Research Insights: Accounting conservatism and qualitative disclosures
It is well established that accounting conservatism is characterized by a lower threshold for reporting bad news than good news. Less clear is whether such conservatism affects a firm’s incentives for providing qualitative disclosures.
To study this relationship, Ashok Robin, Ph.D., professor of finance and accounting in Saunders College, and Kean Wu, Ph.D., associate professor of finance and accounting, employed the setting of the COVID-19 pandemic, which caused a surge in stock return volatility and generated an enormous demand for corporate disclosures. Their working paper, co-authored with others outside RIT, “Accounting Conservatism and Qualitative Disclosures: Evidence from the COVID-19 Pandemic,” explores the conservatism/disclosure dynamic amid the uncertainty of the pandemic. The authors conducted a textual analysis of COVID-related qualitative disclosures in 3750 quarterly reports (10-Qs) filed between March 12 and December 31, 2020, including modern computing methods such as topic modeling.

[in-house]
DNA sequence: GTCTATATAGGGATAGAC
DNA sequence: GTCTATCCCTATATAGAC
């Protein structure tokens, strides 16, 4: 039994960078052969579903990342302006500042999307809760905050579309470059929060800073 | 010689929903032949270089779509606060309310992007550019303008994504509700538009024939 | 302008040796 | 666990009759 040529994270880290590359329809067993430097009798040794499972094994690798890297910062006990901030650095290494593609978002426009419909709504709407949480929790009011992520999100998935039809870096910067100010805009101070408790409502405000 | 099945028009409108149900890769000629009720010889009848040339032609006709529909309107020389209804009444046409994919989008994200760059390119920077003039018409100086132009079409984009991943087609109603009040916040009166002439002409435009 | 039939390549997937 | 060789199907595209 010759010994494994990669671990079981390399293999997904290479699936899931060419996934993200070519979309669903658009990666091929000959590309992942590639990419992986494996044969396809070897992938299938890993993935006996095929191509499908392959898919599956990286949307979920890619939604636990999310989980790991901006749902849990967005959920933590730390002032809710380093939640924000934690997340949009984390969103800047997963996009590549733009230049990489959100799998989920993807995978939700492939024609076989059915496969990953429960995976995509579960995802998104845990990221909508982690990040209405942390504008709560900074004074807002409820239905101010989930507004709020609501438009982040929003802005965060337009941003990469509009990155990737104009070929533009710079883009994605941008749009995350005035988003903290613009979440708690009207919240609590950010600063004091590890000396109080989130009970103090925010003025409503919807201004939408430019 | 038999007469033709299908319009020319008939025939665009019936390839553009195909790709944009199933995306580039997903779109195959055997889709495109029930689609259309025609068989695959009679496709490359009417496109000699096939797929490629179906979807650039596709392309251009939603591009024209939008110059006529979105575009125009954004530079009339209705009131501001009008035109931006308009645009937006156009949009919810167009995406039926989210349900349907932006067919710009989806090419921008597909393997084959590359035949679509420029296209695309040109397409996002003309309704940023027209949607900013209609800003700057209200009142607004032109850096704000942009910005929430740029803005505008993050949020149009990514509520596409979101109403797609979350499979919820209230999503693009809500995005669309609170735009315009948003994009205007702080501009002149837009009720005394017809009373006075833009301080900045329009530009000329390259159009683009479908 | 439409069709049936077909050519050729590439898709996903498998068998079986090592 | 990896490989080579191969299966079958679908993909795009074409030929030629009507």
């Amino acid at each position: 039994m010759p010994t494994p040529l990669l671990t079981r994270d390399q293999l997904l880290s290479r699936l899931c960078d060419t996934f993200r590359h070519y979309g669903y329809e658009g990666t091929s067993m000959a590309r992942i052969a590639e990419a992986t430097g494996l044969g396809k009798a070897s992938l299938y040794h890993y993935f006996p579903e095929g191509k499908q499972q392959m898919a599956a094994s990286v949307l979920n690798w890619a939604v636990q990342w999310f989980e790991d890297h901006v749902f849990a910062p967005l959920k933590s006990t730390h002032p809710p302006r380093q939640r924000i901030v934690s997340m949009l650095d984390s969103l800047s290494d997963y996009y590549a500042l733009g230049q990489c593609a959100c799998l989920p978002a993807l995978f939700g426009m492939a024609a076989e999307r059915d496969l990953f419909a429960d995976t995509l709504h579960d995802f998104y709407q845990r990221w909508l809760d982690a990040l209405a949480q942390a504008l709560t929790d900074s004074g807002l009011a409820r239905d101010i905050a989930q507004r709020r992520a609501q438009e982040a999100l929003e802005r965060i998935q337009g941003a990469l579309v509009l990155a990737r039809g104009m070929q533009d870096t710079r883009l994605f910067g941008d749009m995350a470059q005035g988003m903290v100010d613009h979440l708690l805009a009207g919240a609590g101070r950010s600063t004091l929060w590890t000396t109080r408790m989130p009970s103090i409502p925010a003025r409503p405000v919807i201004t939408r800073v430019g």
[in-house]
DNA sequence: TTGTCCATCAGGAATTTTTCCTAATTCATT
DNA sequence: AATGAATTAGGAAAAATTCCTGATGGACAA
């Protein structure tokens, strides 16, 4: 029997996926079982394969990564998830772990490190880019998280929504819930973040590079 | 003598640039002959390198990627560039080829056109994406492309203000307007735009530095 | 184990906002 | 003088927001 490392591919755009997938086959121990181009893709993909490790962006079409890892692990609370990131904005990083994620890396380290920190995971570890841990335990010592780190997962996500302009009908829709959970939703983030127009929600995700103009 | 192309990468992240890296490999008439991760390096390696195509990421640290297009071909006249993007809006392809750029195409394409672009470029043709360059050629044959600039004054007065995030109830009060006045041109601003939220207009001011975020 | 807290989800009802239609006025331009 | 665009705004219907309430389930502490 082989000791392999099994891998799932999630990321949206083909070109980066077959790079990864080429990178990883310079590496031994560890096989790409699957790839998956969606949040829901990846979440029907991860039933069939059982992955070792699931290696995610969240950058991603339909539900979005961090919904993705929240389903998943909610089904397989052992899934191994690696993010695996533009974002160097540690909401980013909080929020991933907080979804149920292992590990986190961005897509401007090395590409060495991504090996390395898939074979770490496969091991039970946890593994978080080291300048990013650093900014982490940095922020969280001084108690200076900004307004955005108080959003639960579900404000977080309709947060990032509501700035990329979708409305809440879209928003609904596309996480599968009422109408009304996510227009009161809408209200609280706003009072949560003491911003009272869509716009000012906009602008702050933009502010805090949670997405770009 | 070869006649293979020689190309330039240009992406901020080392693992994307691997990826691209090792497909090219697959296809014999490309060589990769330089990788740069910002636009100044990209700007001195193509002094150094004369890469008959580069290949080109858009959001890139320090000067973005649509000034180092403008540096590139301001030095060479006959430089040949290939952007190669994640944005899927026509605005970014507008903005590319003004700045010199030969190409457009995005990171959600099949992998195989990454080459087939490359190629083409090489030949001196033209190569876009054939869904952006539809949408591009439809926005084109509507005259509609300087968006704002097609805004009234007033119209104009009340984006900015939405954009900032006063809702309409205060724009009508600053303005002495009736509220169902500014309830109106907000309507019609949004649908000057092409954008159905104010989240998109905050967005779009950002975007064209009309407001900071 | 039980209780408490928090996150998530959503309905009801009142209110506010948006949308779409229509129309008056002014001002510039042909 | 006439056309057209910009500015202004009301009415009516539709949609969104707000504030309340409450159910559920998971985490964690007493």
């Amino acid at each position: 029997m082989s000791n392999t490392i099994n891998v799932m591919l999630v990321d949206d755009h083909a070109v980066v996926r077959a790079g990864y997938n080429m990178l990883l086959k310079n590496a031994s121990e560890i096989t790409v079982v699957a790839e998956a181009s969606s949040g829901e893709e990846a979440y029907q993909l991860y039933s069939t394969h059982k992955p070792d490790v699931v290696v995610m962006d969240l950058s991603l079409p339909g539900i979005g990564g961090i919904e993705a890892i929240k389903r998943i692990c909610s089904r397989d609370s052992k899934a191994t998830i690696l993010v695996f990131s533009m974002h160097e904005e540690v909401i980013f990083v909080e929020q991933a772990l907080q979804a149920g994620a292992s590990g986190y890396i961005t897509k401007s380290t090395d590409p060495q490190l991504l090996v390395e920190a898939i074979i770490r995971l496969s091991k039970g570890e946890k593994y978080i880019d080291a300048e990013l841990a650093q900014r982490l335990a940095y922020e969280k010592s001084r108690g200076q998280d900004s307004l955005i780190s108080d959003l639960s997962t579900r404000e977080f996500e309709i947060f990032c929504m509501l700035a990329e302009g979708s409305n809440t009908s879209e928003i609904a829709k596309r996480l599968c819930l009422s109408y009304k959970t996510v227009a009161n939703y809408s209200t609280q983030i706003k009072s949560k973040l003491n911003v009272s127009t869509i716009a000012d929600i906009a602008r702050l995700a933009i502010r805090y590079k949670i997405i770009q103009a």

A key finding: “firms less committed to conservative reporting provide a greater amount of qualitative COVID disclosures in 10-Qs.” Further, they found that short-term stock volatility is “augmented by qualitative disclosures while long-term volatility is mitigated by conservatism.” In sum, there are benefits to early as opposed to later disclosure of bad news.